Throwing out excessive costs, waste management

As hospitals continuously generate waste, time and money is also unfortunately wasted when waste management procedures are not implemented and followed properly.

Hospitals can unearth waste savings by reducing costs, disposing of waste efficiently, and most importantly reducing waste.

1. Reducing waste costs

Prices for waste vary significantly relative to the waste stream. Securing a competitive price for each stream or obtaining an ideal price for a vendor to manage the entire stream at a single cost is an important consideration.

Adding metrics to a hospital's waste stream will help manage the cost of waste. Here are a few tips:
• Compare the average price per pound of the entire waste stream to the cost per pound of each waste stream. Understand what is trending up and down.
• What impact has your green committee had on waste costs?
• What are the monthly targets for your waste?

2. Selecting the right waste stream

Hospitals throw away everything from simple paper products to biomedical products like blood. How to dispose of these items is met with numerous options: regulated medical waste, sharps, municipal, bulk, recycling, shredding (confidential waste), incineration, etc.

In the simplest of terms, waste can be categorized as general waste and hazardous waste. Hazardous waste can cost a hospital up to 10 times as much as general waste.

Too often hospitals place general waste into their hazardous waste stream, ultimately adding unnecessary weight and cost. With proper waste segregation and educating staff on proper waste procedures, hospitals can significantly reduce the volume of hazardous waste. As a result, hospitals will also avoid preventable fines.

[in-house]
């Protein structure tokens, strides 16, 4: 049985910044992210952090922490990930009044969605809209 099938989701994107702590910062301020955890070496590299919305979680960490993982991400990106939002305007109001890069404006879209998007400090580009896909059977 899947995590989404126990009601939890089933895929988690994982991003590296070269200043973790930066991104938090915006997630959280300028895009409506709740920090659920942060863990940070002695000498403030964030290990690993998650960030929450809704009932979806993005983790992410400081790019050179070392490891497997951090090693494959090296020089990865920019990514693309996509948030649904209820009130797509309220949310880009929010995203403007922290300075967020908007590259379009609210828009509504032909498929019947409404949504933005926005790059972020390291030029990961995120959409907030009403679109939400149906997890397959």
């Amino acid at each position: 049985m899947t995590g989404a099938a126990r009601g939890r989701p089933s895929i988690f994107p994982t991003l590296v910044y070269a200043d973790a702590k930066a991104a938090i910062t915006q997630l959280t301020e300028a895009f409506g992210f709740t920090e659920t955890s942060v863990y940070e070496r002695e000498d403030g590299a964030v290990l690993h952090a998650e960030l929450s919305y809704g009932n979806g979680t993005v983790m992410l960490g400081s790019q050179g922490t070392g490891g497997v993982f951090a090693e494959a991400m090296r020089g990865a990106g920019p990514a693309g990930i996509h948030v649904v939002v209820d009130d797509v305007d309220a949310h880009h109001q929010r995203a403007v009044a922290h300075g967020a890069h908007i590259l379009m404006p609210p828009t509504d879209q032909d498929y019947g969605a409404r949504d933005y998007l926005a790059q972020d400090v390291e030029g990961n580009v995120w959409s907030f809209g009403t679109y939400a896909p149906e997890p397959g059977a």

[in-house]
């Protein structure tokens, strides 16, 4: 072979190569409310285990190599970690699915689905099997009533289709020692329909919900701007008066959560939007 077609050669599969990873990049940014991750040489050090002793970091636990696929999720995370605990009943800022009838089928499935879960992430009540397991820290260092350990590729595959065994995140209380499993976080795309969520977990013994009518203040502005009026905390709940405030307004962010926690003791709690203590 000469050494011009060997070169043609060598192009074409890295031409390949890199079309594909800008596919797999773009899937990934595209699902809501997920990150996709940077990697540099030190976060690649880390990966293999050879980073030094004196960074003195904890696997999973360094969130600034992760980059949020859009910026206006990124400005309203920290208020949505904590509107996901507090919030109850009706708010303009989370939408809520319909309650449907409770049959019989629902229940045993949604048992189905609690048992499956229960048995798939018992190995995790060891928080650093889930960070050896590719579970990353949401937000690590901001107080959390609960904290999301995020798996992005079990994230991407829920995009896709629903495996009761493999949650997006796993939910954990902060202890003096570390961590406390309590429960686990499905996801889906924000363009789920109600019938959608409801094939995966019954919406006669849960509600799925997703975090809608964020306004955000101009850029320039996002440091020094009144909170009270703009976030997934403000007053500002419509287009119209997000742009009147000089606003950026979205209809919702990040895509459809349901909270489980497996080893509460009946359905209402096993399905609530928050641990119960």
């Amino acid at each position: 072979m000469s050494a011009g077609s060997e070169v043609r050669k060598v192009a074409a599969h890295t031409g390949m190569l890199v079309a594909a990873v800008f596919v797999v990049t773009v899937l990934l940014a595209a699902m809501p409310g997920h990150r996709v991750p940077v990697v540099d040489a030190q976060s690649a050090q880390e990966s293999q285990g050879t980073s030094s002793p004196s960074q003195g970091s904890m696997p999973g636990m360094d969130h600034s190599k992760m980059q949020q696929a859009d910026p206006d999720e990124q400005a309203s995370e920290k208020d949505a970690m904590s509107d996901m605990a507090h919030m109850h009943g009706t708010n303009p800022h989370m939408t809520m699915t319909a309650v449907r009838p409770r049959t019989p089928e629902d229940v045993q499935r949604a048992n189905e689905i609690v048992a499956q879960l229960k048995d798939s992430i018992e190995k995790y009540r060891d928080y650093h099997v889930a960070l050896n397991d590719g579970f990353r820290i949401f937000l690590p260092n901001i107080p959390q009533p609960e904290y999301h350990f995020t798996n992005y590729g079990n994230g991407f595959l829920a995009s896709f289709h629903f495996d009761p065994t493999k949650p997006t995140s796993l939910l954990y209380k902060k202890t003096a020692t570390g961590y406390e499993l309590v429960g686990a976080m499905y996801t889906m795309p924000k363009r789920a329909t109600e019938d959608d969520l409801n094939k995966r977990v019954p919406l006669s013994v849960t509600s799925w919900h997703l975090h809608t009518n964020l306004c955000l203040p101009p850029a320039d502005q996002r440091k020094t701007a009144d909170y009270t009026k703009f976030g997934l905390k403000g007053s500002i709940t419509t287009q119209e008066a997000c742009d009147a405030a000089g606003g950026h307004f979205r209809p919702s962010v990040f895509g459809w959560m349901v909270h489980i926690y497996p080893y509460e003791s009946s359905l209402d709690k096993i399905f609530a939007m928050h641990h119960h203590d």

3. Reducing waste

Beyond cost reduction and proper waste sorting, hospitals can also reduce costs by exploring additional facets of waste. Take a hospital's cafeteria for instance. The New York City Department of Sanitation estimates that a hospital with 1,000 beds could save $500,000 and reduce waste by 400,000 lbs. by utilizing reusable food service items in place of disposable ones.

Here are a few additional ideas to reduce waste in hospitals:
• Custom pack committee – Create a committee to review custom packs to determine what items are not used regularly enough to be included in these packs. This committee should also create a procedure to ensure clean supplies are not being returned with contaminated waste.
• Reprocessing – Today more and more facilities are working with vendors that can reprocess items. Even if your organization has not adopted reprocessing, you may be able to sell products that can be reprocessed and used by another organization.
• Going green – Every organization should have a green committee – this committee can create programs that will eliminate waste and introduce environmentally friendly supplies.
• Unused medical products – If a hospital's medical products are unable to be returned to the vendor and are not part of a reprocessing program, they often can be donated to agencies that give the products to third world countries.

George Malik, the CEO of Quality First Solutions, has been in the healthcare industry for the past 30 years and has saved millions for hospitals nationwide.

The views, opinions and positions expressed within these guest posts are those of the author alone and do not represent those of Becker's Hospital Review/Becker's Healthcare. The accuracy, completeness and validity of any statements made within this article are not guaranteed. We accept no liability for any errors, omissions or representations. The copyright of this content belongs to the author and any liability with regards to infringement of intellectual property rights remains with them.

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